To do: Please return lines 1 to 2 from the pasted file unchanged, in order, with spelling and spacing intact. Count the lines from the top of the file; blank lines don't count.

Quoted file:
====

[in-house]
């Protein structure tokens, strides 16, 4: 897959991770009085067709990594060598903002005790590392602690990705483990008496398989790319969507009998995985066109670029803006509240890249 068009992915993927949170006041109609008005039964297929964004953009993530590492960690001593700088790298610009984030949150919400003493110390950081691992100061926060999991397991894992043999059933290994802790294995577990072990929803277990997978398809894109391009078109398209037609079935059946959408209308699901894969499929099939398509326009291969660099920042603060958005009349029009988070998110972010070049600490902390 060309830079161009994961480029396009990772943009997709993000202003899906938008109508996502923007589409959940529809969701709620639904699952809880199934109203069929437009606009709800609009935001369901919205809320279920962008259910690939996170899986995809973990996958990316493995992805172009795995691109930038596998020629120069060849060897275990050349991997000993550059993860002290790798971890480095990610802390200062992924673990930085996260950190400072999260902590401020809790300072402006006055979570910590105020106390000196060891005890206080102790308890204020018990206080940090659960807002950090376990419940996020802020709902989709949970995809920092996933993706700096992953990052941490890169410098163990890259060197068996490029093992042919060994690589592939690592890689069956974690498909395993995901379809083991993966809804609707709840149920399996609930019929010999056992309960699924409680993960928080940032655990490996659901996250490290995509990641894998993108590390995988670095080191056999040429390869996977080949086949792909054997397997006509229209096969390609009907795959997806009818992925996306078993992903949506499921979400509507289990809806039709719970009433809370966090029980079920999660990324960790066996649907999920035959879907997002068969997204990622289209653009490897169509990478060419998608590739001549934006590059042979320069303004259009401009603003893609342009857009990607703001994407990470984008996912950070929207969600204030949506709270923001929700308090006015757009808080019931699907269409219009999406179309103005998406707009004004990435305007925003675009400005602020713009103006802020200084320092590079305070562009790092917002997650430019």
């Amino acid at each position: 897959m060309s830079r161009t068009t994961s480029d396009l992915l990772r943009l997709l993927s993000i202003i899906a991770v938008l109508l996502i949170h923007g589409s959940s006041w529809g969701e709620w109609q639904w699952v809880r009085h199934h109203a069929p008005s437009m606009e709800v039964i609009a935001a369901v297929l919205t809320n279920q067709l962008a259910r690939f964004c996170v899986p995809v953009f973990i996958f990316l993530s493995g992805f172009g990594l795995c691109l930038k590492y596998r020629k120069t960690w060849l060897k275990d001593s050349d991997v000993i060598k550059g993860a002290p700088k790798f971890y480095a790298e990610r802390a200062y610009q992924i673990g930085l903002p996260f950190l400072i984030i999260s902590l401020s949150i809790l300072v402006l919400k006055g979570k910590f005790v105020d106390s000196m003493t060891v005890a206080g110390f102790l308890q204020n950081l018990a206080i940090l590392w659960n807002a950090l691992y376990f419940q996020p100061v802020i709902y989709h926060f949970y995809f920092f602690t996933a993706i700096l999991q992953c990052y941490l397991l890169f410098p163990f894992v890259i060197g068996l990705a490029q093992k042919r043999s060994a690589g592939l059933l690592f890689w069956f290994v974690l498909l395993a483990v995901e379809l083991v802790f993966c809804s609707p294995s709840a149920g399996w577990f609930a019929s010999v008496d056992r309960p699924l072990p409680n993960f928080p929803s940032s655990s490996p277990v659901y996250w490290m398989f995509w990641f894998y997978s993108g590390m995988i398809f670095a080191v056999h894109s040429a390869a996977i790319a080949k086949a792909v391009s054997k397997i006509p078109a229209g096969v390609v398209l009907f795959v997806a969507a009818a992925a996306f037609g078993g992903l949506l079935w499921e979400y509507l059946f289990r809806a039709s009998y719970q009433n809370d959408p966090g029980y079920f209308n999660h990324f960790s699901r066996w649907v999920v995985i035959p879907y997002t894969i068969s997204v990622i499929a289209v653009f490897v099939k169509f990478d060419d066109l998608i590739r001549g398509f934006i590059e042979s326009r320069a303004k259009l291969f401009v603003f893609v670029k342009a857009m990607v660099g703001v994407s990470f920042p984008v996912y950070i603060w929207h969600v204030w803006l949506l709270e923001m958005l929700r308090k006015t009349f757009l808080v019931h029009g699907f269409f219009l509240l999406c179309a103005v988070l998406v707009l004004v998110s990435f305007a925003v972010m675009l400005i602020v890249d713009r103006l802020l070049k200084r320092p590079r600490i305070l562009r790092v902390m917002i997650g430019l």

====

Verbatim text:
[in-house]
């Protein structure tokens, strides 16, 4: 897959991770009085067709990594060598903002005790590392602690990705483990008496398989790319969507009998995985066109670029803006509240890249 068009992915993927949170006041109609008005039964297929964004953009993530590492960690001593700088790298610009984030949150919400003493110390950081691992100061926060999991397991894992043999059933290994802790294995577990072990929803277990997978398809894109391009078109398209037609079935059946959408209308699901894969499929099939398509326009291969660099920042603060958005009349029009988070998110972010070049600490902390 060309830079161009994961480029396009990772943009997709993000202003899906938008109508996502923007589409959940529809969701709620639904699952809880199934109203069929437009606009709800609009935001369901919205809320279920962008259910690939996170899986995809973990996958990316493995992805172009795995691109930038596998020629120069060849060897275990050349991997000993550059993860002290790798971890480095990610802390200062992924673990930085996260950190400072999260902590401020809790300072402006006055979570910590105020106390000196060891005890206080102790308890204020018990206080940090659960807002950090376990419940996020802020709902989709949970995809920092996933993706700096992953990052941490890169410098163990890259060197068996490029093992042919060994690589592939690592890689069956974690498909395993995901379809083991993966809804609707709840149920399996609930019929010999056992309960699924409680993960928080940032655990490996659901996250490290995509990641894998993108590390995988670095080191056999040429390869996977080949086949792909054997397997006509229209096969390609009907795959997806009818992925996306078993992903949506499921979400509507289990809806039709719970009433809370966090029980079920999660990324960790066996649907999920035959879907997002068969997204990622289209653009490897169509990478060419998608590739001549934006590059042979320069303004259009401009603003893609342009857009990607703001994407990470984008996912950070929207969600204030949506709270923001929700308090006015757009808080019931699907269409219009999406179309103005998406707009004004990435305007925003675009400005602020713009103006802020200084320092590079305070562009790092917002997650430019």